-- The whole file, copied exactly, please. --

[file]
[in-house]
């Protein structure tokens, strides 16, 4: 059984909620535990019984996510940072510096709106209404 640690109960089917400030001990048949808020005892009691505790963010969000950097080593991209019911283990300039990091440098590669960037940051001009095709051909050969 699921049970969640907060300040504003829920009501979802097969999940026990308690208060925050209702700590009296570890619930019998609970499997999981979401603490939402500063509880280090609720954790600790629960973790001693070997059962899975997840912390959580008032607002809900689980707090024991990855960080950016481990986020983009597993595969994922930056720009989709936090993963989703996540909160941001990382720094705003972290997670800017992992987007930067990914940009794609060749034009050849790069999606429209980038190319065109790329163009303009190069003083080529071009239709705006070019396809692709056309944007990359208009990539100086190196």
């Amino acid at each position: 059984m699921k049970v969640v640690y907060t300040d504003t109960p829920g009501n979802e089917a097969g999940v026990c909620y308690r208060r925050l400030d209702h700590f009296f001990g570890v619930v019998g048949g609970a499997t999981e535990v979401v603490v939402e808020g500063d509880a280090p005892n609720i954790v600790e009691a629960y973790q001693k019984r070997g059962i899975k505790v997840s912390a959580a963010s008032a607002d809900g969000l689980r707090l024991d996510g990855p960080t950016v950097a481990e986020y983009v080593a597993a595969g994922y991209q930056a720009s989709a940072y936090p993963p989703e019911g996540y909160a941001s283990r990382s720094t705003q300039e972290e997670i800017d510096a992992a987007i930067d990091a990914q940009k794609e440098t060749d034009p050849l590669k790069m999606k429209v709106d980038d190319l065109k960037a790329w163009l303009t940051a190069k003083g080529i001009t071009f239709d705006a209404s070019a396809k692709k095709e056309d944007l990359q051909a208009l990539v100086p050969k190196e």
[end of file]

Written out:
[in-house]
């Protein structure tokens, strides 16, 4: 059984909620535990019984996510940072510096709106209404 640690109960089917400030001990048949808020005892009691505790963010969000950097080593991209019911283990300039990091440098590669960037940051001009095709051909050969 699921049970969640907060300040504003829920009501979802097969999940026990308690208060925050209702700590009296570890619930019998609970499997999981979401603490939402500063509880280090609720954790600790629960973790001693070997059962899975997840912390959580008032607002809900689980707090024991990855960080950016481990986020983009597993595969994922930056720009989709936090993963989703996540909160941001990382720094705003972290997670800017992992987007930067990914940009794609060749034009050849790069999606429209980038190319065109790329163009303009190069003083080529071009239709705006070019396809692709056309944007990359208009990539100086190196």
């Amino acid at each position: 059984m699921k049970v969640v640690y907060t300040d504003t109960p829920g009501n979802e089917a097969g999940v026990c909620y308690r208060r925050l400030d209702h700590f009296f001990g570890v619930v019998g048949g609970a499997t999981e535990v979401v603490v939402e808020g500063d509880a280090p005892n609720i954790v600790e009691a629960y973790q001693k019984r070997g059962i899975k505790v997840s912390a959580a963010s008032a607002d809900g969000l689980r707090l024991d996510g990855p960080t950016v950097a481990e986020y983009v080593a597993a595969g994922y991209q930056a720009s989709a940072y936090p993963p989703e019911g996540y909160a941001s283990r990382s720094t705003q300039e972290e997670i800017d510096a992992a987007i930067d990091a990914q940009k794609e440098t060749d034009p050849l590669k790069m999606k429209v709106d980038d190319l065109k960037a790329w163009l303009t940051a190069k003083g080529i001009t071009f239709d705006a209404s070019a396809k692709k095709e056309d944007l990359q051909a208009l990539v100086p050969k190196e």